Its supporters see Rawabi as proof that the financial situation in the West Bank can improve and that a Palestinian middle-class is emerging. Its detractors see it as merely an extension of the “Ramallah bubble”, disconnected from the rest of the Palestinian territories and perpetuating the occupation.
Meanwhile, some Israeli officials worry that the high-rise buildings of the first planned Palestinian urban centre could be used to fire missiles at aircraft landing at Ben-Gurion Airport.
The ironies surrounding Rawabi, the new city north-west of Ramallah, abound. Its name means “hills”, the same name of a settlement half an hour’s drive away, and its cascading layout is almost identical to that of Israeli towns on both sides of the Green Line.
Originally, the corporation building Rawabi had announced that it would not be using Israeli materials and services. To the consternation of the BDS movement, however, Israeli firms have been heavily involved. On the other hand, former environment minister Gilad Erdan threatened to stop all Israeli aid to building Rawabi as it failed to comply with Israeli environment standards — but, according to a Civil Authority official, “we have done everything we can to help push along the infrastructure for Rawabi”.
Naturally, the Palestinians are not content with the Israeli co-operation so far, complaining that permits needed to build roads and connect the town to water sources have been delayed for many months.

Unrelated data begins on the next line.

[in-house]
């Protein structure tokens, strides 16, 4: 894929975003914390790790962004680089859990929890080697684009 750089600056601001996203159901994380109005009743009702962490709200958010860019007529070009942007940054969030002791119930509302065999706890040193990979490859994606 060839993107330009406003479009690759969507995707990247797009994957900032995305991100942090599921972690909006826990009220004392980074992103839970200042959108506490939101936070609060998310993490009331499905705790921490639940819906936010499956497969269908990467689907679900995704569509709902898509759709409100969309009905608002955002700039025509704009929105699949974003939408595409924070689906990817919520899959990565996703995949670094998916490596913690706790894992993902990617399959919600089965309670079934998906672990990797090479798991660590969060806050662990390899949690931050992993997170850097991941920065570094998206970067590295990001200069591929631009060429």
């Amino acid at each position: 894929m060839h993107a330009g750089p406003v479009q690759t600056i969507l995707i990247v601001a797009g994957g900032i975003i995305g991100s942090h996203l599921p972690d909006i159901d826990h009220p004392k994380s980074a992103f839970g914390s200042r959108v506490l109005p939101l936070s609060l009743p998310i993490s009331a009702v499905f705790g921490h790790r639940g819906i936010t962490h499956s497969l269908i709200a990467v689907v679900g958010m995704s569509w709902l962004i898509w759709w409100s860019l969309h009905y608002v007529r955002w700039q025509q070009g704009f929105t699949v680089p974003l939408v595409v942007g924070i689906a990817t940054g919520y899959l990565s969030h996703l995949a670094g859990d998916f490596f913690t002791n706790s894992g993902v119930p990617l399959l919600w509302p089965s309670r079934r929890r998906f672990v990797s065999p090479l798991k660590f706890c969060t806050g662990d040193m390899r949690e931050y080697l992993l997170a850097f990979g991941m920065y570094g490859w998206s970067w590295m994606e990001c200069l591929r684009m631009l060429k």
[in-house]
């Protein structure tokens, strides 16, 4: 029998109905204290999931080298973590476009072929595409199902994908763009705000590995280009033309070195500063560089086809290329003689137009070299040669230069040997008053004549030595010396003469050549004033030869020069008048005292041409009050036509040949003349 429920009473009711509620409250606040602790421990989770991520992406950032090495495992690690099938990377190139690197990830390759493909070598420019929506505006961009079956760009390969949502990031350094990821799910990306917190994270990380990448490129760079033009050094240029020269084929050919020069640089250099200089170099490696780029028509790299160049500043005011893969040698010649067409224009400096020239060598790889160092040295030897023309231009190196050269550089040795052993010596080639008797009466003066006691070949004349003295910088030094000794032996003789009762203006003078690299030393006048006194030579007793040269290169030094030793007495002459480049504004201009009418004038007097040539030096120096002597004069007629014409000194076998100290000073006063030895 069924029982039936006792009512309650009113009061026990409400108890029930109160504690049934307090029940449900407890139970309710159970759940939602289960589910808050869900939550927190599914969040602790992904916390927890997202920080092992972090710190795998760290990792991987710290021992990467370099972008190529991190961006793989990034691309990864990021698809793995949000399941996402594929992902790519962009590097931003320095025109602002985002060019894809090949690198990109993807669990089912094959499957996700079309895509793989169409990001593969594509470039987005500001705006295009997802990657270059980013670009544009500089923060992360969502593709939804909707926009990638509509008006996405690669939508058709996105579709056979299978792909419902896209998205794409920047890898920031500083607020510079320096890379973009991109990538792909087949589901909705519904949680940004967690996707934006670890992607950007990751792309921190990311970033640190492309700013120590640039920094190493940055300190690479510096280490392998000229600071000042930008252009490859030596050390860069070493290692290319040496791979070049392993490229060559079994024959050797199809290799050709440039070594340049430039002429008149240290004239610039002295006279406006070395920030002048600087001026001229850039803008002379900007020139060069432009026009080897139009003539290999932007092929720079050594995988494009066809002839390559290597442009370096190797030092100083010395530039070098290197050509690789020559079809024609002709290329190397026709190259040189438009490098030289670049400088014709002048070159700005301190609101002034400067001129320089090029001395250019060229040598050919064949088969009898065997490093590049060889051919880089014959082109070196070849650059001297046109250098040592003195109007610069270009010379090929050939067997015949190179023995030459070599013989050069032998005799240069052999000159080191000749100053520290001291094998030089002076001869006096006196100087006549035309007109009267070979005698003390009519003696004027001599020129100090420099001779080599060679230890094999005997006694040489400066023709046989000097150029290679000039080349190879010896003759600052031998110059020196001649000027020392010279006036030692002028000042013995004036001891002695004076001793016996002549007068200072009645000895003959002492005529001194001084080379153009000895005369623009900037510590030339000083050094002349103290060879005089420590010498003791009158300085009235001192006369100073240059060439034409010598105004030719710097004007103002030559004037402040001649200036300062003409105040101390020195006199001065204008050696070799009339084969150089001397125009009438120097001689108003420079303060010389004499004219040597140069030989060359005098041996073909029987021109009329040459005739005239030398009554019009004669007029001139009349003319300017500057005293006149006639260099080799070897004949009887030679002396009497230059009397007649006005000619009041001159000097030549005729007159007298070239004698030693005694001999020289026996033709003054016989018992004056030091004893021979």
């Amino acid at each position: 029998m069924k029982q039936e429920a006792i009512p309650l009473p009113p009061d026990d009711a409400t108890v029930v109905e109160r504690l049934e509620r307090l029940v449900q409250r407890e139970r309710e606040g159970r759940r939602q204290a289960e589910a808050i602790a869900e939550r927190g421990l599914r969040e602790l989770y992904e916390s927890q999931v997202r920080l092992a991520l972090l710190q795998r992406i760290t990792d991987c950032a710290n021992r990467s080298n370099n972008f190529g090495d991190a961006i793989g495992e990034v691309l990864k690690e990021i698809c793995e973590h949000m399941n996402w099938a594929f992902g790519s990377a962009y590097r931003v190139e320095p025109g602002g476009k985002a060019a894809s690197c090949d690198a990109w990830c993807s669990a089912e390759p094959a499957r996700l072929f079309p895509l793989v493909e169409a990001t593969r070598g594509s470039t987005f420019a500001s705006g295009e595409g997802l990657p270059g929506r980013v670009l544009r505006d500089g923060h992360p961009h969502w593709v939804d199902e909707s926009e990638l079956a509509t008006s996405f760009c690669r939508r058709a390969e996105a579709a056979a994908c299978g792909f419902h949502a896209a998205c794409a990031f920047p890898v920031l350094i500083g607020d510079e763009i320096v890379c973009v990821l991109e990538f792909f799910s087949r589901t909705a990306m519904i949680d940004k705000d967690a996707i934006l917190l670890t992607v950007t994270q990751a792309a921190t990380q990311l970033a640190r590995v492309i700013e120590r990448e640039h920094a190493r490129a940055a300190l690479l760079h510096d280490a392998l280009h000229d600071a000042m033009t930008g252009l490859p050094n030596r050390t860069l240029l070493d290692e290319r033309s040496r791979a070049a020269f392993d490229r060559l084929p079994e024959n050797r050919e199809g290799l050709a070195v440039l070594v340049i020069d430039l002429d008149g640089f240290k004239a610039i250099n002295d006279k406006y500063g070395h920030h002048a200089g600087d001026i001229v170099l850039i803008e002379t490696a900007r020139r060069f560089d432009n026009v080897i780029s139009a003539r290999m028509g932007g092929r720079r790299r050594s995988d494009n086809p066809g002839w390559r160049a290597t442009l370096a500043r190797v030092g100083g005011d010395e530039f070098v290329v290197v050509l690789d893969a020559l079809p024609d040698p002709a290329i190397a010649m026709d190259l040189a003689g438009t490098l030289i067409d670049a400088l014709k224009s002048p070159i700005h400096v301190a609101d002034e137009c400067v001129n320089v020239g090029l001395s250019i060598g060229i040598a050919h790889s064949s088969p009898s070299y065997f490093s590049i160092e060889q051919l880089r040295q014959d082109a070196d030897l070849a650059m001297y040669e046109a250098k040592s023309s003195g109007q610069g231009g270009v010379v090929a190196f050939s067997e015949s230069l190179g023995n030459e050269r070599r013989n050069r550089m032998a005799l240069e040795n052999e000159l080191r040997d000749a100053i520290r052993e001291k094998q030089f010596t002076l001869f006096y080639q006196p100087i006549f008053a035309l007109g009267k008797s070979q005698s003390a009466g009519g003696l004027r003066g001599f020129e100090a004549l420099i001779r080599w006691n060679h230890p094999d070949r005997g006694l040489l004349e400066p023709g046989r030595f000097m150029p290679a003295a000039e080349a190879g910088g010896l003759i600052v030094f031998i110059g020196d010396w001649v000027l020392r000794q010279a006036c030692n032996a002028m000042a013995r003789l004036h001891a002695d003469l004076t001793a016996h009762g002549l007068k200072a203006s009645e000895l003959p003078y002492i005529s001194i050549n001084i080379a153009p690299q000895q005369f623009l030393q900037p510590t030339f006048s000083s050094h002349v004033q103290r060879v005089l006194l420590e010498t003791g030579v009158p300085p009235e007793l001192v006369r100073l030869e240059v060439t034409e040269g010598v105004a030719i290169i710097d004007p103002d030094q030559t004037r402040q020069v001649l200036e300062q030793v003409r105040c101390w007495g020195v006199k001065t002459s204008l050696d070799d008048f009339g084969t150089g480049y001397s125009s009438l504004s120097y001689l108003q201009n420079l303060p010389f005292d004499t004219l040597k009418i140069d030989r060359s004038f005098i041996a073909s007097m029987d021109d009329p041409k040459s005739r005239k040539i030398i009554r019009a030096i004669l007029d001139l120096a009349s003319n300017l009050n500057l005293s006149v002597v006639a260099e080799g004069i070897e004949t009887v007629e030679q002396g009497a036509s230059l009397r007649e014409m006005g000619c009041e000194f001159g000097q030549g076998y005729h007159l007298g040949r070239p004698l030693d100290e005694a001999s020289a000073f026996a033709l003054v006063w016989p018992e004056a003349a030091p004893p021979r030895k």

Now, seven years since the project was started, the first phase is almost complete, with 600 flats soon to be handed over to their new owners. Glowing articles about Rawabi are appearing in the international media, the PA has already appointed a municipal council and, as the new round of peace talks start, eternal optimists such as international envoy Tony Blair will try to hold this up as proof that a viable state is in the making.
But Rawabi still has major obstacles to overcome. Permits for new stages are still hostage to regional developments and the neighbouring settlements have all registered their objections to the town they claim is “encroaching” on them. The security situation will affect the flow building materials. Then there is the fact that at $100,000 for a three-bedroom flat, the few Palestinian families who can afford to buy will be highly reluctant to do so if the future seems unsure.